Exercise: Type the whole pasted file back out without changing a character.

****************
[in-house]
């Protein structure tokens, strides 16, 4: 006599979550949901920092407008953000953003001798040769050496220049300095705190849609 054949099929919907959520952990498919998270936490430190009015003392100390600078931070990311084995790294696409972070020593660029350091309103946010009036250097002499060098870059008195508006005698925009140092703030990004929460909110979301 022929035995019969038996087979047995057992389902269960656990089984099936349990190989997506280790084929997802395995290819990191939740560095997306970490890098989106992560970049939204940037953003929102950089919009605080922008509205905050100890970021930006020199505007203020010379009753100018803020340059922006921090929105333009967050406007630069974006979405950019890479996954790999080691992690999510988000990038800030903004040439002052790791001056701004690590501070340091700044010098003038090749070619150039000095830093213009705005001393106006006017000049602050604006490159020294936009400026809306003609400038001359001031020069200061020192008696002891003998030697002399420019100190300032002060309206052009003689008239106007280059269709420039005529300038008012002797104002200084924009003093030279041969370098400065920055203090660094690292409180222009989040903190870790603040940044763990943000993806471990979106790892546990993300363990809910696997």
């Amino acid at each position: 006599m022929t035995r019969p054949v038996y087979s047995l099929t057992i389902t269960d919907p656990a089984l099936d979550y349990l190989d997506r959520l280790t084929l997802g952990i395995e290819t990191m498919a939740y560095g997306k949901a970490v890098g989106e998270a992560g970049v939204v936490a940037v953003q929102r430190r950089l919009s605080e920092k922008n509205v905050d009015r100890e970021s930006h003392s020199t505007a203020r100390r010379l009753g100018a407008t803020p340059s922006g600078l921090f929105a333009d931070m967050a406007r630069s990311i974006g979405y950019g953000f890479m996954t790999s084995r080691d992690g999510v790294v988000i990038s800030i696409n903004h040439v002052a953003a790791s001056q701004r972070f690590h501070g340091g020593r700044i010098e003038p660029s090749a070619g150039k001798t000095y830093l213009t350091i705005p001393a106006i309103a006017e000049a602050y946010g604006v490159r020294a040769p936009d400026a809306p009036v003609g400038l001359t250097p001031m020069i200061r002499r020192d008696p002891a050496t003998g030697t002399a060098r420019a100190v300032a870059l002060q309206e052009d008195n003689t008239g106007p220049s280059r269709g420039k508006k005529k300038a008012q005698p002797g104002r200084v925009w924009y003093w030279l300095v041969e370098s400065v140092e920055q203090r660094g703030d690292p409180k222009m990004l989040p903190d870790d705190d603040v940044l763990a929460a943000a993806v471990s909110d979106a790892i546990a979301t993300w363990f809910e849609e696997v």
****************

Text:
[in-house]
């Protein structure tokens, strides 16, 4: 006599979550949901920092407008953000953003001798040769050496220049300095705190849609 054949099929919907959520952990498919998270936490430190009015003392100390600078931070990311084995790294696409972070020593660029350091309103946010009036250097002499060098870059008195508006005698925009140092703030990004929460909110979301 022929035995019969038996087979047995057992389902269960656990089984099936349990190989997506280790084929997802395995290819990191939740560095997306970490890098989106992560970049939204940037953003929102950089919009605080922008509205905050100890970021930006020199505007203020010379009753100018803020340059922006921090929105333009967050406007630069974006979405950019890479996954790999080691992690999510988000990038800030903004040439002052790791001056701004690590501070340091700044010098003038090749070619150039000095830093213009705005001393106006006017000049602050604006490159020294936009400026809306003609400038001359001031020069200061020192008696002891003998030697002399420019100190300032002060309206052009003689008239106007280059269709420039005529300038008012002797104002200084924009003093030279041969370098400065920055203090660094690292409180222009989040903190870790603040940044763990943000993806471990979106790892546990993300363990809910696997």
């Amino acid at each position: 006599m022929t035995r019969p054949v038996y087979s047995l099929t057992i389902t269960d919907p656990a089984l099936d979550y349990l190989d997506r959520l280790t084929l997802g952990i395995e290819t990191m498919a939740y560095g997306k949901a970490v890098g989106e998270a992560g970049v939204v936490a940037v953003q929102r430190r950089l919009s605080e920092k922008n509205v905050d009015r100890e970021s930006h003392s020199t505007a203020r100390r010379l009753g100018a407008t803020p340059s922006g600078l921090f929105a333009d931070m967050a406007r630069s990311i974006g979405y950019g953000f890479m996954t790999s084995r080691d992690g999510v790294v988000i990038s800030i696409n903004h040439v002052a953003a790791s001056q701004r972070f690590h501070g340091g020593r700044i010098e003038p660029s090749a070619g150039k001798t000095y830093l213009t350091i705005p001393a106006i309103a006017e000049a602050y946010g604006v490159r020294a040769p936009d400026a809306p009036v003609g400038l001359t250097p001031m020069i200061r002499r020192d008696p002891a050496t003998g030697t002399a060098r420019a100190v300032a870059l002060q309206e052009d008195n003689t008239g106007p220049s280059r269709g420039k508006k005529k300038a008012q005698p002797g104002r200084v925009w924009y003093w030279l300095v041969e370098s400065v140092e920055q203090r660094g703030d690292p409180k222009m990004l989040p903190d870790d705190d603040v940044l763990a929460a943000a993806v471990s909110d979106a790892i546990a979301t993300w363990f809910e849609e696997v």